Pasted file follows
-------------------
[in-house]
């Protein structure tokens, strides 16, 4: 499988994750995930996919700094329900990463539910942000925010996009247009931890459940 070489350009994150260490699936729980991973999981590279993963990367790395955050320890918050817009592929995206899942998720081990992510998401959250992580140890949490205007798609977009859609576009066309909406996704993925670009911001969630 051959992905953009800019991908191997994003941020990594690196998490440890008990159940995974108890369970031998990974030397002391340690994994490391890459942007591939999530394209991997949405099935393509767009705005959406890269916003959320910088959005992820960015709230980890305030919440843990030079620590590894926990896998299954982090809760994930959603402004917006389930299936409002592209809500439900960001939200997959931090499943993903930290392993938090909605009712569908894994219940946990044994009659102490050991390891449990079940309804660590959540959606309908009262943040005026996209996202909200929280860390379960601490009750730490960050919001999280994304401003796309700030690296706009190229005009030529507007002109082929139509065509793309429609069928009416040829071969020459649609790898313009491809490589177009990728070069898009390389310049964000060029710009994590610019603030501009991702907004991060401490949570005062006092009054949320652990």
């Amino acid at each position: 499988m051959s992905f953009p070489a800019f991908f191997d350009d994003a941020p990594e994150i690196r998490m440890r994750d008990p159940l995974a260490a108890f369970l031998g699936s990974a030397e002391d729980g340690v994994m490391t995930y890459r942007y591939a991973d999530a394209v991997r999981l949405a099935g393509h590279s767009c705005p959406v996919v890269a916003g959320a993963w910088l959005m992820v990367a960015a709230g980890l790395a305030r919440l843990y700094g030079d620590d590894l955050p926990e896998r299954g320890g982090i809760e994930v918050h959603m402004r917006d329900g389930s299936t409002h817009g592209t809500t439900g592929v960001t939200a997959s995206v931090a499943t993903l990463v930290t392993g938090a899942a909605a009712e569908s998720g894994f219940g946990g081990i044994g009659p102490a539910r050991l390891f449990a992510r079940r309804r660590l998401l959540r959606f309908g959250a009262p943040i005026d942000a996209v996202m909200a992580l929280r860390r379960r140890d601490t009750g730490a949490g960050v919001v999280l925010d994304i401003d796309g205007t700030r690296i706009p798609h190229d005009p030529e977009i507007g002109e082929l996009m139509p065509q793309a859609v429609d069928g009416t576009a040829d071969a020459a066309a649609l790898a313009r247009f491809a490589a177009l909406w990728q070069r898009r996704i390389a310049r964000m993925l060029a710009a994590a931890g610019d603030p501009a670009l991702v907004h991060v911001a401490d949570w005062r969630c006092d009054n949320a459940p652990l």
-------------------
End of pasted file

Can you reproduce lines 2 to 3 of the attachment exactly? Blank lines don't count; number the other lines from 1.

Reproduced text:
């Protein structure tokens, strides 16, 4: 499988994750995930996919700094329900990463539910942000925010996009247009931890459940 070489350009994150260490699936729980991973999981590279993963990367790395955050320890918050817009592929995206899942998720081990992510998401959250992580140890949490205007798609977009859609576009066309909406996704993925670009911001969630 051959992905953009800019991908191997994003941020990594690196998490440890008990159940995974108890369970031998990974030397002391340690994994490391890459942007591939999530394209991997949405099935393509767009705005959406890269916003959320910088959005992820960015709230980890305030919440843990030079620590590894926990896998299954982090809760994930959603402004917006389930299936409002592209809500439900960001939200997959931090499943993903930290392993938090909605009712569908894994219940946990044994009659102490050991390891449990079940309804660590959540959606309908009262943040005026996209996202909200929280860390379960601490009750730490960050919001999280994304401003796309700030690296706009190229005009030529507007002109082929139509065509793309429609069928009416040829071969020459649609790898313009491809490589177009990728070069898009390389310049964000060029710009994590610019603030501009991702907004991060401490949570005062006092009054949320652990």
């Amino acid at each position: 499988m051959s992905f953009p070489a800019f991908f191997d350009d994003a941020p990594e994150i690196r998490m440890r994750d008990p159940l995974a260490a108890f369970l031998g699936s990974a030397e002391d729980g340690v994994m490391t995930y890459r942007y591939a991973d999530a394209v991997r999981l949405a099935g393509h590279s767009c705005p959406v996919v890269a916003g959320a993963w910088l959005m992820v990367a960015a709230g980890l790395a305030r919440l843990y700094g030079d620590d590894l955050p926990e896998r299954g320890g982090i809760e994930v918050h959603m402004r917006d329900g389930s299936t409002h817009g592209t809500t439900g592929v960001t939200a997959s995206v931090a499943t993903l990463v930290t392993g938090a899942a909605a009712e569908s998720g894994f219940g946990g081990i044994g009659p102490a539910r050991l390891f449990a992510r079940r309804r660590l998401l959540r959606f309908g959250a009262p943040i005026d942000a996209v996202m909200a992580l929280r860390r379960r140890d601490t009750g730490a949490g960050v919001v999280l925010d994304i401003d796309g205007t700030r690296i706009p798609h190229d005009p030529e977009i507007g002109e082929l996009m139509p065509q793309a859609v429609d069928g009416t576009a040829d071969a020459a066309a649609l790898a313009r247009f491809a490589a177009l909406w990728q070069r898009r996704i390389a310049r964000m993925l060029a710009a994590a931890g610019d603030p501009a670009l991702v907004h991060v911001a401490d949570w005062r969630c006092d009054n949320a459940p652990l």